I’ll close this year with the summary of what 2011 has been according to Google Zeitgeist 2011:Follow @neoluk
Tag Archives: Google
20 Things I Learned About Browsers and the Web is the title of a nice resource just launched by Google to easily learn more about the basics of the Web.
After starting testing it, my questions are: What’s new? Do I abandon my twitter place? What happened to Wave that seemed to be the new panacea? Having it embedded into my Gmail account is good but enough to make me use it?
Well, to be honest, as usual time will give me the answers to these questions but still I have the doubt that something is going differently this time. Less innovation and more confusion… Have users’ needs being taken into account or pure competition logic drove the creation of a new feature?
Yesterday Google presented what it seems to be a new killer application or, at least, “what email would look like if it were invented today”.
It’s called Google Wave as it brings a total restyling of the oldest, and most used of the Internet applications: the email.
I know many people think email is old-fashioned but still it is the tool we all are using, at least for our job, and we need it to be different to work better.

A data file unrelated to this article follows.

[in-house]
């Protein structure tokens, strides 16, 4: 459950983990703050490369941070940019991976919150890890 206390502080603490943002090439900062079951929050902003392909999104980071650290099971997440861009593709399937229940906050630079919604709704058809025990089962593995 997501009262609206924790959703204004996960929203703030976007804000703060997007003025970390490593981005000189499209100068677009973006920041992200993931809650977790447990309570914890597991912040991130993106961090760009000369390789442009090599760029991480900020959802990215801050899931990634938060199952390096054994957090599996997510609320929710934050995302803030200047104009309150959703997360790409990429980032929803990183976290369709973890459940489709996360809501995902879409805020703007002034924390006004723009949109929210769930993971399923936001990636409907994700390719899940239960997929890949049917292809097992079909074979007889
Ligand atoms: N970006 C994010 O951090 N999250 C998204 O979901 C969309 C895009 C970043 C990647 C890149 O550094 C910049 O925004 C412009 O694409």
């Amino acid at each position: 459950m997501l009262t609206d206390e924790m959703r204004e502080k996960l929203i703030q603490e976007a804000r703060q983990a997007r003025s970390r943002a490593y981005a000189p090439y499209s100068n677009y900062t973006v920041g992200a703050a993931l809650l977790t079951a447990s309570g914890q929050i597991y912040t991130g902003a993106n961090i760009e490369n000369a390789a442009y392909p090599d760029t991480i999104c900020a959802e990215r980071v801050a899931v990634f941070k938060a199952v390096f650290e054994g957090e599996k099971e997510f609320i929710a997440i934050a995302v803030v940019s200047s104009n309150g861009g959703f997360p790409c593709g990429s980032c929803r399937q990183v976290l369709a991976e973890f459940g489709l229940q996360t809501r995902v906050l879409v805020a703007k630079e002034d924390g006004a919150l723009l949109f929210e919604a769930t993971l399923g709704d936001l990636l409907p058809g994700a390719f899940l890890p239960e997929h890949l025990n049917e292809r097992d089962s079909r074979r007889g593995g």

What are Wave’s main features?
- interoperability between email and instant Messaging,
- possibility to work synchronously with different people,
- Wiki features embedded,
- integration of the Contact list, mapping features, event planning,
- future adoption of more advanced options, and
- all the benefit of using Gmail as email engine.
I see much future in the organization I work for for such a tool!
It was incredible to see, using twitterfall, the ways people reacted to this event. When I came back after lunch, there were over 8.000 messages in line about the topic. You can read some comments I ReTwittered. Every human feeling was there: form incredulity to anger, from pain to discomfort, from unconsciousness to happiness!
Two open questions on our dependencies after this event:
- first of all: how much do we depend on this or that service provider and how much power do “monopolies” have in the ICT society?
- second: how much do we rely on email for our communication and business?